Head count is not what's important. What's important is free-willed embracing of the truth that one has freely discovered and freely attained. If someone converts simply for material goods like bread and water, clothing, health care or education then he is not a true believer in the gospel for he has been bribed and thus compelled, meaning that his adherence to the faith is only surface-deep. Such conversion would be as bad for Christianity as it would be for Sikhism.

The popes made this pretty clear in bulls from many, many centuries ago (which were binding in Church Canon Law):


"...We decree moreover that no Christian shall compel them [non-Christians] or any one of their group to come to baptism unwillingly. But if any one of them shall take refuge of his own accord with Christians, because of conviction, then, after his intention will have been manifest, he shall be made a Christian without any intrigue. For, indeed, that person who is known to have come to Christian baptism not freely, but unwillingly, is not believed to posses the Christian faith..."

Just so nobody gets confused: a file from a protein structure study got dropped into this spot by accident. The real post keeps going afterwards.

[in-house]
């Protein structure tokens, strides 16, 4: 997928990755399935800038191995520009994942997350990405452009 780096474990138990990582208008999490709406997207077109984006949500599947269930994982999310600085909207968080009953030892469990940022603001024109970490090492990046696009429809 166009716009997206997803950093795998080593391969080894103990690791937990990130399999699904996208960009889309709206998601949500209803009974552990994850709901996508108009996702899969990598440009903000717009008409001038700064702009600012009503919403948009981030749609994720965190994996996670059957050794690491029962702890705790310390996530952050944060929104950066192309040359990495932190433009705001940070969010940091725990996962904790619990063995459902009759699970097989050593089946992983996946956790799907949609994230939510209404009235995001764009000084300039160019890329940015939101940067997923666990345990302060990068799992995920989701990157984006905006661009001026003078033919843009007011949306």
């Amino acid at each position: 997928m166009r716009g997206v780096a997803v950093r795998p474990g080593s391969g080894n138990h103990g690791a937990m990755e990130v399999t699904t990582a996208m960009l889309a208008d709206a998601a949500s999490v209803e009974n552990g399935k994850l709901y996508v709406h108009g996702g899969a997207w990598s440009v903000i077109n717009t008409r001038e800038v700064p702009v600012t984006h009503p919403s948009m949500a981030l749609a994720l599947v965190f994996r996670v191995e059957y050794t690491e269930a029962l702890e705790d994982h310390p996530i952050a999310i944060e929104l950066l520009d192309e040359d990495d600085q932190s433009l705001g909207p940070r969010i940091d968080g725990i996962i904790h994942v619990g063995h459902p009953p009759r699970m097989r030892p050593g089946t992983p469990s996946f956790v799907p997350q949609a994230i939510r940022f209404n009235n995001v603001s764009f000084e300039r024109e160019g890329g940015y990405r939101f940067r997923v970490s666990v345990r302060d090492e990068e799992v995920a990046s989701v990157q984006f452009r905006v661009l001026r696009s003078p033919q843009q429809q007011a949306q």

- Blessed Pope Gregory X, 1272




The Early Fathers of the Church wrote:


"It is a fundamental human right, a privilege of nature, that every man should worship according to his own convictions. One man’s religion neither harms nor helps another man. It is not the nature of religion to compel religion. Religion ought to be adopted voluntarily and not by force"


- Tertullian (160 – c. 225) Church Father, Ad Scapulam 2